Post Transplant - Core numbness and weakness

Posted by mellow123 @mellow123, Mar 29, 2021

Hello. I’m 9 months post-liver transplant . Im challenged with a couple of physical things. First, the numbness in my abdomen area. Parts of the numb area are gradually regaining feeling, but I know to expect that some of the area will remain numb indefinitely so I’ll learn to accept that.

My biggest challenge is my core strength, stability, and flexibility,I realize it’s significant that they sliced my abdomen muscles to get to my liver, but 9 months later It still feels like I’m walking around with some 30 pound mass in my core, can lose my balance ( thsts greatly improving! , and it generally feels like my abdomen muscles are almost dead or inactive.
Is this normal? How long should the healing process take until I can walk around normally without being reminded that I had major surgery in my abdomen?

Thanks

Interested in more discussions like this? Go to the Transplants group.

@mellow123 i was transplanted in September of 2018. I have a lot of the same issues. I Sent to my Gym anytime fitness. Got with my trainerstrainer and they set up a programs to strengthen my core i am doing great my core is still numb but I am very strong in the core now. I amble to do multiple planks now.. I hope this helps , congratulations on the transplant ,much prayers and strength. God Bless

REPLY

@mellow123

Congratulations on the new liver!

I had the same thing after my kidney transplant. Because of the type of disease I had my kidneys grew to be very large and both were removed at the time of my transplant. I was months out of surgery and still unstable, weak and prone to pulling muscles. It wasn't until I went to my primary doctor who referred me to a Physical Therapist that I started to turn the corner. Turns out I needed very specific exercises to strengthen my core and train my nerves to "talk" to each other again. The first day I wasn't able to sit on an exercise ball and lift one foot of the ground without falling over – yikes. I highly recommend seeing a Physical Therapist.

You've been through a lot and deserve to feel better!

@jolinda

REPLY

I think you might find this related discussion interesting.
– What exactly is proprioception? Anyone with experiences? https://connect.mayoclinic.org/discussion/propriociption/

I agree with the recommendation of seeing a physical therapist. @mellow123, have you considered PT?

REPLY

@mellow123, I would like to ask you how you are getting along since you last posted here about your transplant recovery.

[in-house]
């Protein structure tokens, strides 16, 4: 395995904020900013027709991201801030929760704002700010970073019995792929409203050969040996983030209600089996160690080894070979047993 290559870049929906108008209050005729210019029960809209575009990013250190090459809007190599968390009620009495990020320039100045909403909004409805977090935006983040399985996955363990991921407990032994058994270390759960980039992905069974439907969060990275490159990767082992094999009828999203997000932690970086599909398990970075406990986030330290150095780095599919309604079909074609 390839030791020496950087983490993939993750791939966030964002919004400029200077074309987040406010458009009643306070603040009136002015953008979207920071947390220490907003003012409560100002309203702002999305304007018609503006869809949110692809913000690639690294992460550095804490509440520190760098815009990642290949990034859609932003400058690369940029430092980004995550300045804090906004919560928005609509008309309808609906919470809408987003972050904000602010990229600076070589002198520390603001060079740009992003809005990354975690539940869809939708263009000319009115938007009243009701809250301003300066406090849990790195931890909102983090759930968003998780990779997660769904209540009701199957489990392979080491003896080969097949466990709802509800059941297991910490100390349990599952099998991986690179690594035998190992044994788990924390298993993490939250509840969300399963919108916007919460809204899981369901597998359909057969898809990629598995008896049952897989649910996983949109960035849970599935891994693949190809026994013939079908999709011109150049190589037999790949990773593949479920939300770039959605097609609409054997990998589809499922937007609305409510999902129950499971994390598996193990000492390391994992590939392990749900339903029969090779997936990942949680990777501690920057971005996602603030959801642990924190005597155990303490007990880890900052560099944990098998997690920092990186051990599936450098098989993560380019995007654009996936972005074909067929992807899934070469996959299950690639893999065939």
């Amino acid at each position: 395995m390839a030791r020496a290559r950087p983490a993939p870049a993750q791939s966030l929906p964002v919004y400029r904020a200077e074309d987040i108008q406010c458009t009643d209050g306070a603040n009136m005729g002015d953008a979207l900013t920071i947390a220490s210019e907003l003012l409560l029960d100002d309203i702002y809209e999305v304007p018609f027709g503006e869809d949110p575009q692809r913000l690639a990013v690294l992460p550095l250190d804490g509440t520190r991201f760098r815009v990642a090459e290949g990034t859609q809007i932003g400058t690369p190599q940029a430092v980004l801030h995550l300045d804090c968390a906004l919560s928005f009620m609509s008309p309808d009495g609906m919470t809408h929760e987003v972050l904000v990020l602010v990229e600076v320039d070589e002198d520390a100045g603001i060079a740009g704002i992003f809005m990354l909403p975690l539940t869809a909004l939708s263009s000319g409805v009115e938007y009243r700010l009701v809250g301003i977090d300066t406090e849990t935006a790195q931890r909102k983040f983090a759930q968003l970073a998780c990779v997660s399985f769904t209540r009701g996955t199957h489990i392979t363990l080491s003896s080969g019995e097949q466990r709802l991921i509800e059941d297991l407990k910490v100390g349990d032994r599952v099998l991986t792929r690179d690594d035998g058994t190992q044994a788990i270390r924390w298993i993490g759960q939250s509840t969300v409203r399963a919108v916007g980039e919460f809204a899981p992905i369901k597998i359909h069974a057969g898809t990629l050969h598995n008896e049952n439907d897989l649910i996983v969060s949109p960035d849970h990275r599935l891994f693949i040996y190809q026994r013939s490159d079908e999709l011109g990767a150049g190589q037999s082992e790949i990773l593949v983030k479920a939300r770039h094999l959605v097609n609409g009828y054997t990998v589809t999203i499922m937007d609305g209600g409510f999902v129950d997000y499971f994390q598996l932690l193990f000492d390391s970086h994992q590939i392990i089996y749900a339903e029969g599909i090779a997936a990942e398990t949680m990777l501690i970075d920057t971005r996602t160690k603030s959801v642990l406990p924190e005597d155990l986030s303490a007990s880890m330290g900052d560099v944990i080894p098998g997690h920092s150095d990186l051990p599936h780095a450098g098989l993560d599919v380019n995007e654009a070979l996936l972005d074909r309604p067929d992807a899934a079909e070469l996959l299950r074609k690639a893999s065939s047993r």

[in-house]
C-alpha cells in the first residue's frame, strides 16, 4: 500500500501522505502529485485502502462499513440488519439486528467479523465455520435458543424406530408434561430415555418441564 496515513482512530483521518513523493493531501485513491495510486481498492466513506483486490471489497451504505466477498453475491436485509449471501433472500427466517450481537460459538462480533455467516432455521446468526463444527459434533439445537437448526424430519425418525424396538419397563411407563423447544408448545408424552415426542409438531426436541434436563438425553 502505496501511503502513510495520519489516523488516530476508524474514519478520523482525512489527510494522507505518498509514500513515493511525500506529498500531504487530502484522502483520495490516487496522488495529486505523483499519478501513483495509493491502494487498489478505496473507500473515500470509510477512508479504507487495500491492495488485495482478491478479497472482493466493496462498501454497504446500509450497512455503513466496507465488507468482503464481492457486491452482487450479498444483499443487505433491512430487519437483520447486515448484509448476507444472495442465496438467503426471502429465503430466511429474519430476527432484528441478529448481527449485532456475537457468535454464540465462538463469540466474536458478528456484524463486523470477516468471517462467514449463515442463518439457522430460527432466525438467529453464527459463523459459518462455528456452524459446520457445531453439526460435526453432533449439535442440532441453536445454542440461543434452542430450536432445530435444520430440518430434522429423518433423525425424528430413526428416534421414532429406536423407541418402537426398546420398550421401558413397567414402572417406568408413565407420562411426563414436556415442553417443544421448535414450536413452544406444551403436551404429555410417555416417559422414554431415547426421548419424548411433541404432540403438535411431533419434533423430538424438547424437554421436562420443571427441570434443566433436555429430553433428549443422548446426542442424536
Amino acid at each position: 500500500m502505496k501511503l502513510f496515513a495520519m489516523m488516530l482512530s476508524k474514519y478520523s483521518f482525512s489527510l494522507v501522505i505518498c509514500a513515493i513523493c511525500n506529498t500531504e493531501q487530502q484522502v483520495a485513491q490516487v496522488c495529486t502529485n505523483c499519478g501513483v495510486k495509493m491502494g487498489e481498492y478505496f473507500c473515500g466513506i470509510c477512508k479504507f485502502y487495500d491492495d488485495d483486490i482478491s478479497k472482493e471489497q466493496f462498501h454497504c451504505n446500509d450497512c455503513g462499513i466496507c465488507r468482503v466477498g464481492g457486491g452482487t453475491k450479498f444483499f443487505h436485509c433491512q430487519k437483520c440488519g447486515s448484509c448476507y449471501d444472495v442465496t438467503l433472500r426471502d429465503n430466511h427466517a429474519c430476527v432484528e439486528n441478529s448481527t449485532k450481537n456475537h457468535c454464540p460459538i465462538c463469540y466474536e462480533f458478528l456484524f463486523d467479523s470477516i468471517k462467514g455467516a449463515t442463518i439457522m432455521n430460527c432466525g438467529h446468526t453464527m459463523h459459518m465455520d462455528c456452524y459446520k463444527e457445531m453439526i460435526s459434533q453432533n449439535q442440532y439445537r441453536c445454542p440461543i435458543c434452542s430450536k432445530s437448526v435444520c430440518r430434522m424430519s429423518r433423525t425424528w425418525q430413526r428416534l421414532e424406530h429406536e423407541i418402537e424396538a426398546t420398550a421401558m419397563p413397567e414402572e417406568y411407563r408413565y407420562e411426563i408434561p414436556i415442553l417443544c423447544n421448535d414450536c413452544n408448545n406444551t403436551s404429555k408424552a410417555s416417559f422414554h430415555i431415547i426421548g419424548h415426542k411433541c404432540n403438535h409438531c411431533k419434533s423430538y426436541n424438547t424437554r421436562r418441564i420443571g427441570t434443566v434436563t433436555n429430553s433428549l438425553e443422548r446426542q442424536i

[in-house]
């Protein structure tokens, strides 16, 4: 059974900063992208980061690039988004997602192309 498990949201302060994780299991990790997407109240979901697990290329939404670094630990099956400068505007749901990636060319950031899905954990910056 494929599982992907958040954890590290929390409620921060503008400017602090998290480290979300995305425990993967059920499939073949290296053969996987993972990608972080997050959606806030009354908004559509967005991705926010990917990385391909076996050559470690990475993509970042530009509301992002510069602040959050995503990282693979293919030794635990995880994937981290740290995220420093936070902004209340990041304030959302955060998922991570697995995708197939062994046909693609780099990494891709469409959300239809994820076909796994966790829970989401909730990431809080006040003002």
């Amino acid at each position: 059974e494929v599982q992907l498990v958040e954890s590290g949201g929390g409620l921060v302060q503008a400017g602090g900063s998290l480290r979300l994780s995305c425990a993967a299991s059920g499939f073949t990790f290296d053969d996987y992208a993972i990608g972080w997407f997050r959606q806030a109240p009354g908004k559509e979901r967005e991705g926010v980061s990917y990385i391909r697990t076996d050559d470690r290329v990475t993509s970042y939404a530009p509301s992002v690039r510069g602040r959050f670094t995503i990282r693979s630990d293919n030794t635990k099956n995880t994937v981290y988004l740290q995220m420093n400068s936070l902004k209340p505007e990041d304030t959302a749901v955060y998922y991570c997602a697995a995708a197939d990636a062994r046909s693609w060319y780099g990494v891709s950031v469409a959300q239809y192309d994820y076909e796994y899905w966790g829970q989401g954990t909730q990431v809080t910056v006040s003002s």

Have you noticed any changes in regard to the numbness in your abdominal area?

And what about your core strength, stability, and flexibility? Others have offered their experience about what has worked for them after their transplant surgeries. With your doctor's permission, did you find a way to increase and improve your post transplant progress?

REPLY

Hello. I had a liver transplant six weeks ago. Did you get help for building up your core strength? I walk around hunched over most of the time. I would be very interested in knowing what may have helped you. Thank you!

REPLY
@crystalfaye

Hello. I had a liver transplant six weeks ago. Did you get help for building up your core strength? I walk around hunched over most of the time. I would be very interested in knowing what may have helped you. Thank you!

Jump to this post

I am at my 3 month post liver transplant and have been surprised at both the numb areas as if my gut was hiven novacaine and sharp muscle and nerve pains that are likely reacting to an unplanned torque in my body. According to a friend who donated part of her liver 12 years ago, some numbness will never recover and as she got back to regular exercise she would get occasional sharp pains for the first 2 years. I keep needing to be reminded that this major surgery has disturbed alot of muscles and nerves a nd healing will take a long time. Also my meds especially tacrolimus gives me temirs at times so bad that my balance is impacted. Give yourself time and work on muscles to gradually getting straight instead of hunched. The meds and the healing process will make you feel weak. Rest when needed. Stretch carefully and gradually. Healing takes patience, acceptance and moderated discipline for that bit of a push to get stronger. Barbara

REPLY

@crystalfaye I was very hunchy after my liver transplant- they called it in part guarding, which makes sense that we do that. I’ve done two rounds of outpatient PT during the 8+ months post transplant. I’ve needed help with getting re conditioned and coping with back aches. My last PT focused a lot on posture and stretching which helps my back and this insane amount of stiffness I’ve had. My posture is now much better and I feel more comfortable in my body in general. You should run it by your doc, but it’s helped me each morning to stretch in bed before I get up, and throughout the day, stop and reset my posture but pushing my shoulders back and squeezing my shoulder blades together. Very simple stretch’s and LOTS of walking are quiet miracles.